After the loop, my pace slackened as I backtracked into the wind on Powder Mill Road. So much for Zen. We continued past Springfield Road until we hung a looey onto Research Road.
Research Road climbs over a ridge into Greenbelt. The half-mile-long hill was manageable. The headwind was not a particularly welcome addition to the festivites, however.
In Greenbelt I passed a socially distanced outdoor church service before hitting pit stop number 2 staffed by WABA’s Colin Browne. Few riders had come through so there was an abundance of cider and doughnuts. I did my best to remedy the situation. Burp.
After another mile or so on the roads, I followed the route back onto a trail. Here I encountered a chain link fence with a big, open gateway through which the trail passes. Bounding along the side of the trail were two deer. They saw me and flinched at cutting in front of me to use the gateway. I slowed in case the deer bolted across my line of travel which could have made for a rather unpleasant collision.
Free of the deer, I made my way down the trail then onto some residential streets into beautiful downtown Hyattsville Maryland. This town is loaded with shops and restaurants and watering holes. Many of these are located on route along the Trolley Trail. I was sorely tempted to stop at a trailside open air eatery for a beer and a hot dog. With profound inner strength I pedaled onward.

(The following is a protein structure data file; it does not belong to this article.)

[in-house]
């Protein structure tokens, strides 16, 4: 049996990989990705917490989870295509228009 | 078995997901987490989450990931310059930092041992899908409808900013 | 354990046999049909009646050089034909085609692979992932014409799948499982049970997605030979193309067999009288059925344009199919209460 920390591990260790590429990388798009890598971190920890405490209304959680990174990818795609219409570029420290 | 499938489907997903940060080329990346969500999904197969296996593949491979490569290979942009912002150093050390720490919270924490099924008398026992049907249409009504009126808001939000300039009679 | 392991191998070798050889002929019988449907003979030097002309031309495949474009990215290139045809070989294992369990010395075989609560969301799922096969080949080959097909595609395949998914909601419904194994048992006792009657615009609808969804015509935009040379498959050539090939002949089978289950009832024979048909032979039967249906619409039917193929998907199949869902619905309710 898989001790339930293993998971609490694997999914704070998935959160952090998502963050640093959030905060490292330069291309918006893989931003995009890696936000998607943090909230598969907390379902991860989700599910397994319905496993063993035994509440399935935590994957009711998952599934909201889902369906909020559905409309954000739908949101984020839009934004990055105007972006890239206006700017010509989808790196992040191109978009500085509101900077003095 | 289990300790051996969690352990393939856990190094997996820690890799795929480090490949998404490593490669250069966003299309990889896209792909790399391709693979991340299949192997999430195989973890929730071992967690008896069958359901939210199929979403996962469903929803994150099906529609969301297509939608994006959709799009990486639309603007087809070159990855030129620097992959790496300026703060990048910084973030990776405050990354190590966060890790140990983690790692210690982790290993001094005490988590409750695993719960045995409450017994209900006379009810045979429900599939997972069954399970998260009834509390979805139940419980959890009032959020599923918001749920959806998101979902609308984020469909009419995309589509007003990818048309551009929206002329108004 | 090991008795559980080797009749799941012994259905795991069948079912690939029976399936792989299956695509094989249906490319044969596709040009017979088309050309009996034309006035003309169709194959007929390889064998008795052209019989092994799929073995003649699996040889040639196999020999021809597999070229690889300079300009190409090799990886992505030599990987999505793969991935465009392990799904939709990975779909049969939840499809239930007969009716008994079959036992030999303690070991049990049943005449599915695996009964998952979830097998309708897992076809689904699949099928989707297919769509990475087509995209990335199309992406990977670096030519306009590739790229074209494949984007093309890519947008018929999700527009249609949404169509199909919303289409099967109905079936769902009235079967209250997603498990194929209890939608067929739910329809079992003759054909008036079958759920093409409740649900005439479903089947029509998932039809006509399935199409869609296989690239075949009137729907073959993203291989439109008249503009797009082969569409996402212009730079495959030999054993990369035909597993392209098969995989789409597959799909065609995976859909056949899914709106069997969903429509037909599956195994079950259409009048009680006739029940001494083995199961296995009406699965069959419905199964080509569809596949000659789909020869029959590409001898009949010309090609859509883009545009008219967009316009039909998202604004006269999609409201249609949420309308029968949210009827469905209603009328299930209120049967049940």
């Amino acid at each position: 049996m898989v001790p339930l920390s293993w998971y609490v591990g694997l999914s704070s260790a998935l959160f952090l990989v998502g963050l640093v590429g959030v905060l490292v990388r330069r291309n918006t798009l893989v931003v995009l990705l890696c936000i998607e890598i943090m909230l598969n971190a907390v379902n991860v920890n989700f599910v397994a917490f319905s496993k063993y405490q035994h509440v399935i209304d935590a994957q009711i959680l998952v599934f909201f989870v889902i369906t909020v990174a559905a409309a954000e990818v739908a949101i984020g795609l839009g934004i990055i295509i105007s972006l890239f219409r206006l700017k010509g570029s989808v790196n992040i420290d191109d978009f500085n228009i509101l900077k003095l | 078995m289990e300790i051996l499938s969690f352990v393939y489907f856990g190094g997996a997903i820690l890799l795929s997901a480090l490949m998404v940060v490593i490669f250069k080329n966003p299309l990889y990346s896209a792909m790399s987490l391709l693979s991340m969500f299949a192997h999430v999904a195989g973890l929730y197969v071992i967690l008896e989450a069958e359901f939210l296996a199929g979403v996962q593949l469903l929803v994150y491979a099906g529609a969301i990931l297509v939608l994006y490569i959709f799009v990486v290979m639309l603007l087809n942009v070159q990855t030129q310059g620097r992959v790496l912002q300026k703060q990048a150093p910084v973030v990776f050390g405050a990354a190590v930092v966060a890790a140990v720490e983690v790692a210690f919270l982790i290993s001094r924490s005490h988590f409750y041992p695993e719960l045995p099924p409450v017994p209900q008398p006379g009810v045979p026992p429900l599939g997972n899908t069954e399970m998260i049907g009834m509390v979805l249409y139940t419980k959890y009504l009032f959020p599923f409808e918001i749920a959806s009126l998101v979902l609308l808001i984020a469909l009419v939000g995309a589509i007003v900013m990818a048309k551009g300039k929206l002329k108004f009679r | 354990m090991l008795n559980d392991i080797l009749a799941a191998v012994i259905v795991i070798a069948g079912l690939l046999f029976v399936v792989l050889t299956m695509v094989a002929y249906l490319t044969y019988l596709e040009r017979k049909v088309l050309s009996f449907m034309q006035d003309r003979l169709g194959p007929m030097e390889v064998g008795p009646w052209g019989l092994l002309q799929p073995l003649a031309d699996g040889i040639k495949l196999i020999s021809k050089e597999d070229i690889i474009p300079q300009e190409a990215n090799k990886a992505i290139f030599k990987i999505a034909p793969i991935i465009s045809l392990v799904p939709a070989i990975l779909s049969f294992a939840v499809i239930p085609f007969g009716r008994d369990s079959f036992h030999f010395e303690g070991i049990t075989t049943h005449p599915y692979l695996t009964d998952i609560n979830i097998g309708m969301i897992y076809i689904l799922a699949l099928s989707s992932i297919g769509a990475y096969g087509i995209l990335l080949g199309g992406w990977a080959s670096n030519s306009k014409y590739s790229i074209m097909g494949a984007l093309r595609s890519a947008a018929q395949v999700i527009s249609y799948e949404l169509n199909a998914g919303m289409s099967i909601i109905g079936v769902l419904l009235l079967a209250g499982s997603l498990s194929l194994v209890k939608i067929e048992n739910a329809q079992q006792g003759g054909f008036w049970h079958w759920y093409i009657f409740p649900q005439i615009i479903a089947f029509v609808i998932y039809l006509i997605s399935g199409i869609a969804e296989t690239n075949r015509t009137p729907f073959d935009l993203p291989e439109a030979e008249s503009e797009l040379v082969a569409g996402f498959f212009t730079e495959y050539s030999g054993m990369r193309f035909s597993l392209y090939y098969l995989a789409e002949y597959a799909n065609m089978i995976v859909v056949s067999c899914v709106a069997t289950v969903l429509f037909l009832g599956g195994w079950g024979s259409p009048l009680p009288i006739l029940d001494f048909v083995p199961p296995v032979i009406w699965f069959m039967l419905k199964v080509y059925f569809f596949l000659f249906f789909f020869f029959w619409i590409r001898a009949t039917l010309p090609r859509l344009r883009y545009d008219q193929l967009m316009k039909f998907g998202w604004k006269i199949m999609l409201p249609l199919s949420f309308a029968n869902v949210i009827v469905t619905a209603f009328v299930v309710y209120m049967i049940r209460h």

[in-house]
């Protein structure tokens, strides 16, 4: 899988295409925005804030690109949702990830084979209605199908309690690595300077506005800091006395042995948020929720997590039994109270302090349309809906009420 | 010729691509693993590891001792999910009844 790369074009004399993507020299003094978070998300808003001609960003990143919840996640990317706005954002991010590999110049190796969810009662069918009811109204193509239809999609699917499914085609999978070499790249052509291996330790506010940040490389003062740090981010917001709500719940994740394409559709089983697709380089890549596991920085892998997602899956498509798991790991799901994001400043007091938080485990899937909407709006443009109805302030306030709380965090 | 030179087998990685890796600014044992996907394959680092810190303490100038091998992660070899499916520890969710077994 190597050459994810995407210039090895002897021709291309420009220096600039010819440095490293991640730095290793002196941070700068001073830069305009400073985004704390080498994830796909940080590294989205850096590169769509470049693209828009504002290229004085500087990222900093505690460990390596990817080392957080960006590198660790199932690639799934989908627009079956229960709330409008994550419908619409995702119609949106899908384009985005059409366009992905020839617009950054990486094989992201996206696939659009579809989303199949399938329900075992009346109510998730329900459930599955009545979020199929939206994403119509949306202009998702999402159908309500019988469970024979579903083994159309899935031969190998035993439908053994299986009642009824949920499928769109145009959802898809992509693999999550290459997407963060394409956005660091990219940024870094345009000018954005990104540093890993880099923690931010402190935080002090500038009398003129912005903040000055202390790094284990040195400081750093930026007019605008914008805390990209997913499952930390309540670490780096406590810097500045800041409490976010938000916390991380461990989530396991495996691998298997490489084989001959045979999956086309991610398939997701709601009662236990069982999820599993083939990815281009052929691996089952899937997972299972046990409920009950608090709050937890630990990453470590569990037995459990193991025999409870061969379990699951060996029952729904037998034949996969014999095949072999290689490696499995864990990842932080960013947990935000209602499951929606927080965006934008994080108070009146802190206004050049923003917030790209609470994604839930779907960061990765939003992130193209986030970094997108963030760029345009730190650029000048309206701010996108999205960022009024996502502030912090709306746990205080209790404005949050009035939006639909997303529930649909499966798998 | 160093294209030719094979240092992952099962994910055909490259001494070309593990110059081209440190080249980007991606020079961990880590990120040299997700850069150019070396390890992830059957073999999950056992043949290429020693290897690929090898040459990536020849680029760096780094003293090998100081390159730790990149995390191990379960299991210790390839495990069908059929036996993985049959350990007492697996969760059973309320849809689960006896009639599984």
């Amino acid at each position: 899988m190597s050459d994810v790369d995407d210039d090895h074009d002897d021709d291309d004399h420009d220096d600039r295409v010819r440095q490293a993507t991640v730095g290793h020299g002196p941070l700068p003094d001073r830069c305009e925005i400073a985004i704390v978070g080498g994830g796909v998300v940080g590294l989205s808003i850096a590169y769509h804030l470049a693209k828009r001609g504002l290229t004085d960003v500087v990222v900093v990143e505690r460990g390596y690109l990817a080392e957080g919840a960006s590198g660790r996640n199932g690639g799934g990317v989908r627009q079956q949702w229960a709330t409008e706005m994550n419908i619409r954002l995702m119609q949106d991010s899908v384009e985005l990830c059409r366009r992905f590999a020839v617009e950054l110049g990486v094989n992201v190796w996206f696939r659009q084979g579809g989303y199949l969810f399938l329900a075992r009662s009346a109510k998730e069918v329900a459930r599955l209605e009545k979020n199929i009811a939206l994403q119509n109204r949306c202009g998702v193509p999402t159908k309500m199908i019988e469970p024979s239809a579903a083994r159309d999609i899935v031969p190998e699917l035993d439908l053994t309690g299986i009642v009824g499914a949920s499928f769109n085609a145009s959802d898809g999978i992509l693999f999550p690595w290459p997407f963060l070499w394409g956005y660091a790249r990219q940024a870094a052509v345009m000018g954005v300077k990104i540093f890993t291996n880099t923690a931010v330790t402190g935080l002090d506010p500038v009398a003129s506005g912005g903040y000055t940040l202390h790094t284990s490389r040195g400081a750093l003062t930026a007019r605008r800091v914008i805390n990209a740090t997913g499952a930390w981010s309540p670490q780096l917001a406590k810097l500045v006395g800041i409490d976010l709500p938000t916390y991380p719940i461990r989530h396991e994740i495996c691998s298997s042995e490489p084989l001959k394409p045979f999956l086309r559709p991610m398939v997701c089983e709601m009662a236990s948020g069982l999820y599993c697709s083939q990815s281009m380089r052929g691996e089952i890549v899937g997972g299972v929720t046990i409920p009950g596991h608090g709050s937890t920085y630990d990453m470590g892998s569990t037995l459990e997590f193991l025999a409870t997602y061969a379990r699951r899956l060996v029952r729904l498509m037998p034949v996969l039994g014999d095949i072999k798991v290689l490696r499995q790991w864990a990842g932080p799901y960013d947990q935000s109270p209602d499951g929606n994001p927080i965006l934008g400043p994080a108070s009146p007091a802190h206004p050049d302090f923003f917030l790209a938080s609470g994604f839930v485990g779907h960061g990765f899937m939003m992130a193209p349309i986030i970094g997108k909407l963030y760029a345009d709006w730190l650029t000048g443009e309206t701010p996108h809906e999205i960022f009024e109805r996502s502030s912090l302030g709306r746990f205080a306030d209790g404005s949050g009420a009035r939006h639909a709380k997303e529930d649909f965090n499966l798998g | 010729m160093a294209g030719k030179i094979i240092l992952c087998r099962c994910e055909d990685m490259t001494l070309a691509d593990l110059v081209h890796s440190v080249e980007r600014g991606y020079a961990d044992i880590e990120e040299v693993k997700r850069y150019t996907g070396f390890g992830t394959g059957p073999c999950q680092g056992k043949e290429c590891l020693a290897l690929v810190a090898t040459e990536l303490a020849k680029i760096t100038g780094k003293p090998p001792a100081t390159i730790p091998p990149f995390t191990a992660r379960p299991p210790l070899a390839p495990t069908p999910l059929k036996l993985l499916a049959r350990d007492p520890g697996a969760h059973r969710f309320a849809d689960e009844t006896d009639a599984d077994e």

I followed the route to return to the Anacostia River about a mile later. From here I crossed over the river to Bladensburg Waterfront Park, and pit stop number 3, staffed by WABA’s Jeff Wetzel. Jeff and his volunteers were sitting facing downriver into the wind. They too had abundant supplies of doughnuts and cider. Having survived the caloric temptations of the Trolley Trail, I succumbed to my dietary fate and washed a doughnut down with a cup of cider.
Back on The Mule, I put my 10-page cue sheet away. From here I rode the Anacostia River Trail downriver eight miles into a headwind before taking the 11th Street Bridge across to the west side of the river. Next, we followed the west bank ART upriver past RFK Stadium. A left turn took us around the stadium and through Capitol Hill to the First Street Cycletrack at Union Station. A mile later we picked the Metropolitan Branch Trail. A tailwind pushed The Mule and me all the way back to the start where more cider and doughnuts awaited us.